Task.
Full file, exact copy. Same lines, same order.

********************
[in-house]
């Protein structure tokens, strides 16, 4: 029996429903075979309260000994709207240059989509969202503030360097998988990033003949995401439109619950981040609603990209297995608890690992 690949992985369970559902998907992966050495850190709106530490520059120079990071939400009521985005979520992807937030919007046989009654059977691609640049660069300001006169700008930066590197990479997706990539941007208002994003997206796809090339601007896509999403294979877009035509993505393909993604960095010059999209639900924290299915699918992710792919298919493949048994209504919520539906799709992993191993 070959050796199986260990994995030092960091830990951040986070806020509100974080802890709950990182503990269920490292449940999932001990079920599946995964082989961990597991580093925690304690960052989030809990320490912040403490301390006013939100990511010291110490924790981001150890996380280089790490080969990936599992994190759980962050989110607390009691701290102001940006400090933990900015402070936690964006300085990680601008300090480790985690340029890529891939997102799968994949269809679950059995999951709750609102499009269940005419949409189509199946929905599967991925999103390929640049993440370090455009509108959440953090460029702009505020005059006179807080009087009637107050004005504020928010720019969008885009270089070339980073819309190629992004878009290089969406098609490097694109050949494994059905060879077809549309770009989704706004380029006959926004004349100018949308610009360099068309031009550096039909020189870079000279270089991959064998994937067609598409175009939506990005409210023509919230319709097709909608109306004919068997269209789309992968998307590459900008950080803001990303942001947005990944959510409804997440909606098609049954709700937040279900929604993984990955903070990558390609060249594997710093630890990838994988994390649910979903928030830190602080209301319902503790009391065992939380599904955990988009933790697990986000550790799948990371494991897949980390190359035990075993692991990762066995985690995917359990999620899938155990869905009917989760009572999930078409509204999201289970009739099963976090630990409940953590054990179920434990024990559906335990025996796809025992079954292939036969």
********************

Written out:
[in-house]
């Protein structure tokens, strides 16, 4: 029996429903075979309260000994709207240059989509969202503030360097998988990033003949995401439109619950981040609603990209297995608890690992 690949992985369970559902998907992966050495850190709106530490520059120079990071939400009521985005979520992807937030919007046989009654059977691609640049660069300001006169700008930066590197990479997706990539941007208002994003997206796809090339601007896509999403294979877009035509993505393909993604960095010059999209639900924290299915699918992710792919298919493949048994209504919520539906799709992993191993 070959050796199986260990994995030092960091830990951040986070806020509100974080802890709950990182503990269920490292449940999932001990079920599946995964082989961990597991580093925690304690960052989030809990320490912040403490301390006013939100990511010291110490924790981001150890996380280089790490080969990936599992994190759980962050989110607390009691701290102001940006400090933990900015402070936690964006300085990680601008300090480790985690340029890529891939997102799968994949269809679950059995999951709750609102499009269940005419949409189509199946929905599967991925999103390929640049993440370090455009509108959440953090460029702009505020005059006179807080009087009637107050004005504020928010720019969008885009270089070339980073819309190629992004878009290089969406098609490097694109050949494994059905060879077809549309770009989704706004380029006959926004004349100018949308610009360099068309031009550096039909020189870079000279270089991959064998994937067609598409175009939506990005409210023509919230319709097709909608109306004919068997269209789309992968998307590459900008950080803001990303942001947005990944959510409804997440909606098609049954709700937040279900929604993984990955903070990558390609060249594997710093630890990838994988994390649910979903928030830190602080209301319902503790009391065992939380599904955990988009933790697990986000550790799948990371494991897949980390190359035990075993692991990762066995985690995917359990999620899938155990869905009917989760009572999930078409509204999201289970009739099963976090630990409940953590054990179920434990024990559906335990025996796809025992079954292939036969």